Section 01 Part 02 – Memory Storage “If it draws blood, it's hardware.”  ~Author Unknown

Introduction

By now, you should have a basic understanding of memory and different sizes, in this part, we look at “where” this memory is located and “how” it’s stored.

Accessing Data Using the “Offset”

Computers have a very specific way of accessing/storing memory, and it is done through “addressing”:

 Offset 0 1 2 3 4 5 6 7 8 9 A B C D E F 00000000 00 00 00 00 00 00 00 00 00 00 00 00 00 00 00 00 00000010 00 00 00 00 00 00 00 00 00 00 00 00 00 00 00 00 00000020 00 00 00 00 00 00 00 00 00 00 00 00 00 00 00 00 00000030 00 00 00 00 00 00 00 00 00 00 00 00 00 00 00 00 etc

This table above is an example of how memory is stored, the white “bytes” you see in the table, is the “data” (i.e. your memory).  The purple digits at the top and left side are the “Offset”.

A computer will use the offset as an “address”, to locate a byte in memory that it wants to read, or even change.  For example, in the table below, you’ll notice that all bytes in memory are “00”, except for one:

 Offset 0 1 2 3 4 5 6 7 8 9 A B C D E F 00000000 00 00 00 00 00 00 00 00 00 00 00 00 00 00 00 00 00000010 00 00 00 00 00 00 00 00 00 00 00 00 00 00 00 00 00000020 00 00 00 00 00 00 00 00 00 00 00 F2 00 00 00 00 00000030 00 00 00 00 00 00 00 00 00 00 00 00 00 00 00 00 etc

You’ll notice on column B row 00000020, the byte there is F2, if a computer wanted to access that byte, it would go to offset 0000002B, it couldn’t be simpler.

I’ll show you a few examples by highlighting the bytes when a computer accesses them.  Below is another example of accessing a “byte”, but this time at offset 00000013:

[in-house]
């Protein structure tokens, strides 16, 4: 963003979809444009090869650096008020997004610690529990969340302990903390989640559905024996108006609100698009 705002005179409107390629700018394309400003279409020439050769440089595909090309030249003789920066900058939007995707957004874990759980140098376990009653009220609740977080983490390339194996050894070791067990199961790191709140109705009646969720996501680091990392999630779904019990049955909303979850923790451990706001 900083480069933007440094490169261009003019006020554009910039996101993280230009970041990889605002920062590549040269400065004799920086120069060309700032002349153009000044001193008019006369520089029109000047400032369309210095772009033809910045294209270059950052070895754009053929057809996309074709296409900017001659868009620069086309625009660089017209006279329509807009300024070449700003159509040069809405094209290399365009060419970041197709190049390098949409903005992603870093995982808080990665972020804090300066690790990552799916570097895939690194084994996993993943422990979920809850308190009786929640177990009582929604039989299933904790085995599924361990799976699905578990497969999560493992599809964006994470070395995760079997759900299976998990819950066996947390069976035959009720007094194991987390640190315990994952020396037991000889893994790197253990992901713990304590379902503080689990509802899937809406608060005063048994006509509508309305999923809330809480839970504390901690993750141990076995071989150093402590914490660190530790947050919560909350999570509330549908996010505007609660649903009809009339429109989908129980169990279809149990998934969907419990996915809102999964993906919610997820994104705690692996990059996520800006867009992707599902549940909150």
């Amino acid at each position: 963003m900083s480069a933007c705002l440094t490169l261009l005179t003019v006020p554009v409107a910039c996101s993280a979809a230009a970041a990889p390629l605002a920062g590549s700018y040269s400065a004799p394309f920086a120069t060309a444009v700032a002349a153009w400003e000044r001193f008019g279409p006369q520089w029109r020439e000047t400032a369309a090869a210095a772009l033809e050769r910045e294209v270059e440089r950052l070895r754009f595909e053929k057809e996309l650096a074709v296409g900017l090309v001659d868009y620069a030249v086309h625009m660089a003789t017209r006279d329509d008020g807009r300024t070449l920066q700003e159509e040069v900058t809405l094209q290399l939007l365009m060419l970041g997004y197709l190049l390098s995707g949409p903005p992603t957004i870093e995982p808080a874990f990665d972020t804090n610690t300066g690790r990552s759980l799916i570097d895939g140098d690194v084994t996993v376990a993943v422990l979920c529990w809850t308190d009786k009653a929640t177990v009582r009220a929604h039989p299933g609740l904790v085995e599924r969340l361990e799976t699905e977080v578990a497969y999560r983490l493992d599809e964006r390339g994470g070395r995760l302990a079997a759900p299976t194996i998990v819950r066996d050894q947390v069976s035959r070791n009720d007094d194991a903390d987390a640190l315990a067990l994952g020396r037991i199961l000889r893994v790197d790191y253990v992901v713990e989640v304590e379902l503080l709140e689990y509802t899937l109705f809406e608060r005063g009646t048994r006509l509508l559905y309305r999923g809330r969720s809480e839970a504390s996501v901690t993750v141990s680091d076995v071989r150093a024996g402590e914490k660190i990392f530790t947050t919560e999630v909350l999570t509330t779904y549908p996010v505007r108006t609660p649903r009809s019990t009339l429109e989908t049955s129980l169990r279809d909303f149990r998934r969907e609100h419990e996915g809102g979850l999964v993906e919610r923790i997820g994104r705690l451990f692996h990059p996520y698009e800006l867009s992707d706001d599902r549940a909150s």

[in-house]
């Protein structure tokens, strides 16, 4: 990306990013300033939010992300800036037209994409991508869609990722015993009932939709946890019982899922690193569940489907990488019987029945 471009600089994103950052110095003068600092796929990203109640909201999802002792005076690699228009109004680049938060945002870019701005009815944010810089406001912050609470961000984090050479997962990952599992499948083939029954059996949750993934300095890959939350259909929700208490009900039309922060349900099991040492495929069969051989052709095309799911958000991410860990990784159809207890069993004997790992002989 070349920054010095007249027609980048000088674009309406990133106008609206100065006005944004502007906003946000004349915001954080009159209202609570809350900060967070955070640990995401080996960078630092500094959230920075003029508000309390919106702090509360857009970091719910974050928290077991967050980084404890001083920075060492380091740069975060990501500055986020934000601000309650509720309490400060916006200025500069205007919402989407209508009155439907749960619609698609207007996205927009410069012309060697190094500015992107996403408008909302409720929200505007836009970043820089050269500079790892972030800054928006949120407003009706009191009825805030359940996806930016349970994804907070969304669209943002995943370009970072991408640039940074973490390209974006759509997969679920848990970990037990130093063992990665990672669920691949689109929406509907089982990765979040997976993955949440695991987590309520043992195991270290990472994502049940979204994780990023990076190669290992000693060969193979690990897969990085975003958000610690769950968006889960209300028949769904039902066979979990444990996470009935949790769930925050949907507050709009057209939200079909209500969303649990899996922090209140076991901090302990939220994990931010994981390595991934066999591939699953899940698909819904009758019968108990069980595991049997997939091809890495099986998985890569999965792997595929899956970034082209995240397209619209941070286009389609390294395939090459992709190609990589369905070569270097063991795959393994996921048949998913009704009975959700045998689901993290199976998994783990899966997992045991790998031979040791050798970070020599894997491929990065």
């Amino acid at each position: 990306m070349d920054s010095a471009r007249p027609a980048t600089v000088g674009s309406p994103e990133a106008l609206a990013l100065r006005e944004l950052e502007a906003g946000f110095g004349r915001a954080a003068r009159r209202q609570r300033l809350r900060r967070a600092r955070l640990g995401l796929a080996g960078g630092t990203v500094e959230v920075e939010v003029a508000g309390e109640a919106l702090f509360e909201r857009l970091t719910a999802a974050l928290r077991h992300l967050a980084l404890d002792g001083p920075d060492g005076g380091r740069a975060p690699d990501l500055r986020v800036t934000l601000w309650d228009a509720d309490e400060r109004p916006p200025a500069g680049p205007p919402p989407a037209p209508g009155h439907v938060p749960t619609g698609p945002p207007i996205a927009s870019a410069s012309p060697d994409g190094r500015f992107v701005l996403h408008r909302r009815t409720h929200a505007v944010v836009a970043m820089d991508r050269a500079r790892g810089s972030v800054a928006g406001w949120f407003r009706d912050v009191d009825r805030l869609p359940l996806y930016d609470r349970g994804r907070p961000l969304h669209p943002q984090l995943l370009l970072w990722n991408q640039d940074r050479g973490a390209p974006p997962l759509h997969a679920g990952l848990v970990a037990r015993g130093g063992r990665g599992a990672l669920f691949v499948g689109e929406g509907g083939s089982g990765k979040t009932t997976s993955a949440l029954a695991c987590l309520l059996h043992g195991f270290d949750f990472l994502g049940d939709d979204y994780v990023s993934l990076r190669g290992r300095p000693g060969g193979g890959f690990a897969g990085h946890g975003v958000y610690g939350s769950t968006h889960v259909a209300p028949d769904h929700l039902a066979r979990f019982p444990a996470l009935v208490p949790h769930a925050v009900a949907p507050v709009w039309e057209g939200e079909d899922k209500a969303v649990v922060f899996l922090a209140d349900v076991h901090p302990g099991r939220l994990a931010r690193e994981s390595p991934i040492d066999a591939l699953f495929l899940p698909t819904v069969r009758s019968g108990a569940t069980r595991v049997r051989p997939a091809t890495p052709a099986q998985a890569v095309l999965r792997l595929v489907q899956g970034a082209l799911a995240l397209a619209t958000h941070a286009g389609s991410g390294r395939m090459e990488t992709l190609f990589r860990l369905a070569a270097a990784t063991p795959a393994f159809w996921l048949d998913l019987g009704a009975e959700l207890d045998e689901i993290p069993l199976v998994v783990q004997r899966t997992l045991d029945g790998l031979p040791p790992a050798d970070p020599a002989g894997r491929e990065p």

Offset 0 1 2 3 4 5 6 7 8 9 A B C D E F 00000000 00 00 00 00 00 00 00 00 00 00 00 00 00 00 00 00 00000010 00 00 00 00 00 00 00 00 00 00 00 00 00 00 00 00 00000020 00 00 00 00 00 00 00 00 00 00 00 F2 00 00 00 00 00000030 00 00 00 00 00 00 00 00 00 00 00 00 00 00 00 00 etc

As you can see, the byte on column 3 row 00000010 is highlighted.

Now we’ll write the “word” 20 4F at offset 0000000A:

 Offset 0 1 2 3 4 5 6 7 8 9 A B C D E F 00000000 00 00 00 00 00 00 00 00 00 00 20 4F 00 00 00 00 00000010 00 00 00 00 00 00 00 00 00 00 00 00 00 00 00 00 00000020 00 00 00 00 00 00 00 00 00 00 00 F2 00 00 00 00 00000030 00 00 00 00 00 00 00 00 00 00 00 00 00 00 00 00 etc

As you can see, the word 20 4F has been split up, 20 has been put at 0000000A, and 4F has been put at 0000000B.

Now let’s read the “long-word” from offset 00000034:

 Offset 0 1 2 3 4 5 6 7 8 9 A B C D E F 00000000 00 AC 5E 00 00 00 00 00 00 00 00 00 00 00 00 00 00000010 00 00 00 00 07 77 00 00 00 00 00 00 00 00 00 00 00000020 00 00 00 00 00 00 00 00 00 00 47 00 00 00 00 00 00000030 00 00 11 20 F3 44 F5 39 C2 00 00 00 00 00 00 00 etc

As you see above, the bytes F3, 44, F5 and 39, are highlighted, the long-word is F3 44 F5 39.  So not only has it read the byte at 00000034, it has also read the bytes at 00000035, 00000036 and 00000037, and put them all together to make a long-word.

We’ll be coming back to memory more in depth later on, but hopefully this gives you the basic idea.